The City, Infected With Progress

The City, Infected With Progress
Credit: Odyssey Online
Credit: Odyssey Online

Credit: Odyssey Online

Let’s talk about…gentrification. Did your heart just start racing? The term gentrification and its many implications is such a hot button issue, so complex and layered, that just reading the word may strike dread in your heart. The term was first coined by British sociologist Ruth Glass in 1964, and she defined it as a trend of middle-class residents moving into predominantly and traditionally lower-class areas, displacing and/or disrupting the usual way of life for earlier residents. In the years since Glass defined the term, gentrification has been discussed ad nauseam by planners, developers, preservationists, community leaders, neighborhood residents, and even gentrifiers themselves. It’s an incredibly dense issue – one dense enough for me to have the good sense not to try to tackle it within the page of this blog post. But gentrification did pop up the other day as I was rereading a section of Luc Sante’s Low Life, and it caught my eye.

If you’ve never read Low Life, I can’t recommend it enough. With curiosity, wit, affection, and sometimes horror, Sante explores seedy, erratic old New York.  In a section entitled “The Arm,” which deals with forces of “order, repression, and profit,” Sante begins discussing the age-old pastime of social rubbernecking. In the late-19th century, middle- and upper-class New Yorkers enjoyed comfortable, socially ordered lives in proper corners of the city. Elsewhere, lower-income residents were eking by – and living it up – in their own neighborhoods. Places like the Bowery were known for their lower-class denizens but also for their vibrant, exciting atmospheres. So middle-class New Yorkers, exoticising lives that were different from their own, would go “slumming” to gawk at, and also enjoy, the rollicking atmospheres of less gentile neighborhoods. They slummed downtown in Chinatown, and they slummed uptown in Harlem, but returned to their “respectable” districts at night.

Patell and Waterman’s History of New York

Credit: Patell and Waterman’s History of New York

But, Sante continues, by the turn of the 20th century a change takes foot. Middle class residents are no longer just curiously visiting some of these lower-class neighborhoods – they’re actually sticking around. They’re buying homes, living side-by-side with a class of New Yorker with whom they have almost nothing in common. And here we see the first instances of gentrification take root, although we wouldn’t have a term for it for another fifty or so years. And where does Sante say that the FIRST cases of the new phenomena took place? Why, Greenwich Village of course! And isn’t that just perfect? The neighborhood that’s been through as many identity changes as Madonna, the neighborhood seen by some as the very pinnacle of modern New York’s gentrification problem, is patient zero for the issue itself.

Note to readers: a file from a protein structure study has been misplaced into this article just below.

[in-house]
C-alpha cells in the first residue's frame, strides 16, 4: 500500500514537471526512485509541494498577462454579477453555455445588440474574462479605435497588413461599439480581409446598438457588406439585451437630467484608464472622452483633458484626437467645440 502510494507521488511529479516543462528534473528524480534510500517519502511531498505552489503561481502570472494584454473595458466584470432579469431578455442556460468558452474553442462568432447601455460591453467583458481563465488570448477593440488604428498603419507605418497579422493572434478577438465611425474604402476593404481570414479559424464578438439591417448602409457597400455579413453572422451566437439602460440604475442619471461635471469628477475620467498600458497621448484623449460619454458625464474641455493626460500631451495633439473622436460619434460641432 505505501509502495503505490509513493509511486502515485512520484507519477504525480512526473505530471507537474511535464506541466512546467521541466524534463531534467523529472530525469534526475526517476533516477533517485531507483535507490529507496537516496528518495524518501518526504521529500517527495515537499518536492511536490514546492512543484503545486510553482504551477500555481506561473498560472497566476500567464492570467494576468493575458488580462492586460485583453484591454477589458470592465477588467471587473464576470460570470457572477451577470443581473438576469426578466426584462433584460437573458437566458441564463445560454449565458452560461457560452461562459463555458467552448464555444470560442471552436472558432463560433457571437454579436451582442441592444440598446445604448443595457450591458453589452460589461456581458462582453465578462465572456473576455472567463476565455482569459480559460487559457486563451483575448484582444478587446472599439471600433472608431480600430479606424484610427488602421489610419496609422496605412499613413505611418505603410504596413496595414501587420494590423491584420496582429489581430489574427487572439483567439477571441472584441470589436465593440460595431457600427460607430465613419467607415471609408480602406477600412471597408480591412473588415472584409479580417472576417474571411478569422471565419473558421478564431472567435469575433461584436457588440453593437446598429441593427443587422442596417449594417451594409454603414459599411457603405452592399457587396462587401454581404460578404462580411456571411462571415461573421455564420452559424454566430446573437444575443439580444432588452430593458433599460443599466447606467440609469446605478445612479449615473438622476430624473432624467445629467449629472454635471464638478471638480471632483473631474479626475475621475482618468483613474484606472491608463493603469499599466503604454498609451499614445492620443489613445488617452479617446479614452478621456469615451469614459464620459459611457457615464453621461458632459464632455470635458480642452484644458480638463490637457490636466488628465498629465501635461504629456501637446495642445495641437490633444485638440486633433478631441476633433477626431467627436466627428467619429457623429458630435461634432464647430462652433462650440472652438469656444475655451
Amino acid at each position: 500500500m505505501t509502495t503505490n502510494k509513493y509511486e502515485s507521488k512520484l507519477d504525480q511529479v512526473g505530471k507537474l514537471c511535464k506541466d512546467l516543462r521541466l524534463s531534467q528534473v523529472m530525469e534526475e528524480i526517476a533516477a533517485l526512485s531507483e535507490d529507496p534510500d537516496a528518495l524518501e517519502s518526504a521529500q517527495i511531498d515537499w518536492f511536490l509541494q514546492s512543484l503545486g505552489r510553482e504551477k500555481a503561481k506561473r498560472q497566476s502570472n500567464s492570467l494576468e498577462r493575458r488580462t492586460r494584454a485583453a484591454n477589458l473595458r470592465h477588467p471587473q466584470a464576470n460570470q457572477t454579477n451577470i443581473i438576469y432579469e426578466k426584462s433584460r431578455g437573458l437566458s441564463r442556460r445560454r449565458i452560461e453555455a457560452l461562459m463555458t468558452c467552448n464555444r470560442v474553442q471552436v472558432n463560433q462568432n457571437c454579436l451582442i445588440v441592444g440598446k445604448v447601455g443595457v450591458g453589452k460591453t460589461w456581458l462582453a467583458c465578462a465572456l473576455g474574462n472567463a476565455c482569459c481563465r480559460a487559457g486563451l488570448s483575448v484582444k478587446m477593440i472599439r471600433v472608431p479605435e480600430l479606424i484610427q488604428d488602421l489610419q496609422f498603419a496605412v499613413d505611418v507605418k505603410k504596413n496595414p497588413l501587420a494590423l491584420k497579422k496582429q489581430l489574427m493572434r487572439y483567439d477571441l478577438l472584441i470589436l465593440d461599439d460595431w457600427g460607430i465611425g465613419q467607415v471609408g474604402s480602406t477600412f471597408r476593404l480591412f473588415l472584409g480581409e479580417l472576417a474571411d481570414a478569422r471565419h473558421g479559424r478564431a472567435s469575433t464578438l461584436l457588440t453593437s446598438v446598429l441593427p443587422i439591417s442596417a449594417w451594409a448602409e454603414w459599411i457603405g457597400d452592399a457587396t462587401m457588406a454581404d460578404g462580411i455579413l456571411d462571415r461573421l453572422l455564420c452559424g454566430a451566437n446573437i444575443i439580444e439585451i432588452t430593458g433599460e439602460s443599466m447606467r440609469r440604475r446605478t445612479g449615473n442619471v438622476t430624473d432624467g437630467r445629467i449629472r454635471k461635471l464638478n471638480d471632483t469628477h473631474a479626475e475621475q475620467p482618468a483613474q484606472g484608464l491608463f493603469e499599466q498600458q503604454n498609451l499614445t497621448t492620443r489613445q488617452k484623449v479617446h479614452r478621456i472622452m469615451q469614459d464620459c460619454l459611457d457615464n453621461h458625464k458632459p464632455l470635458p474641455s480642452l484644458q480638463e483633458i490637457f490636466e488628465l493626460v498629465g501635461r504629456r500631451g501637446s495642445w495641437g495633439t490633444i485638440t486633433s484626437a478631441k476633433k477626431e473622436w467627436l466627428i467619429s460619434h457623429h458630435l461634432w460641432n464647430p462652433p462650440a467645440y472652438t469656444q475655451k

Bank Street, c. 1940. Irma and Paul Milstein Division of United States History, Local History and Genealogy, NYPL.

Bank Street, c. 1940. Irma and Paul Milstein Division of United States History, Local History and Genealogy, NYPL.

Sante says it began prior to World War I. Moving into an ungentrified neighborhood can soothe our pioneer spirits, our restless search to do something innovative and exciting. And of course the lure of less expensive real estate can’t be denied. Sante shares excerpts from theater critic Brooks Atkinson’s memoirs as evidence of Greenwich Village’s first brush with gentrification. Bank Street, Atkinson writes, “was infected with progress.” While the predominant culture of the street was “slum,” the gentry were edging in, building upper-class homes side-by-side residents gambling in the streets. And under the proud, strategic eye of real estate professionals, “cold water tenements become artists’ studios within ninety days” and “rooms once rented at $15 a month rented for $100 before the plumbers had finished.”

Sound familiar? The conversation has barely changed! One thing that is (mercifully) missing from Atkinson’s account? Older residents being pushed out of their longtime neighborhood by the encroaching gentry. At least early on, before gentrification needed its own term, it seems the two classes were living side-by-side with less conflict. Newer apartments were being modernized and marketed but the older apartments, with existing residents still living inside, were left well enough alone. That’s not so often the case now, as the forces of gentrification displace lower-income residents and lower-yield local business. It’s often incidental to gentrification, but we also know that far too often developers today make deliberate attempts to oust lower-income residents in favor of higher profits.

Atkinson’s Village was a simpler time – when even something like gentrification was happening at a slower and more gentle pace that it does in today’s breakneck city. But of course these excerpts also remind us that the forces of progress have been influencing our neighborhoods for a long, long time. Just like the myriad declarations, over centuries, that the Village is “dead” or “finished,” (just ask Ada Calhoun, who wrote St. Mark’s is Dead) each generation experiences upheaval and development that seems mind-boggling. That’s the nature of New York, and although I’ll never deny that these forces have accelerated and strengthened in the last couple decades, it’s oddly comforting to share the same worries as New Yorkers from 100 years ago. Some things, good or bad, may never change.

 

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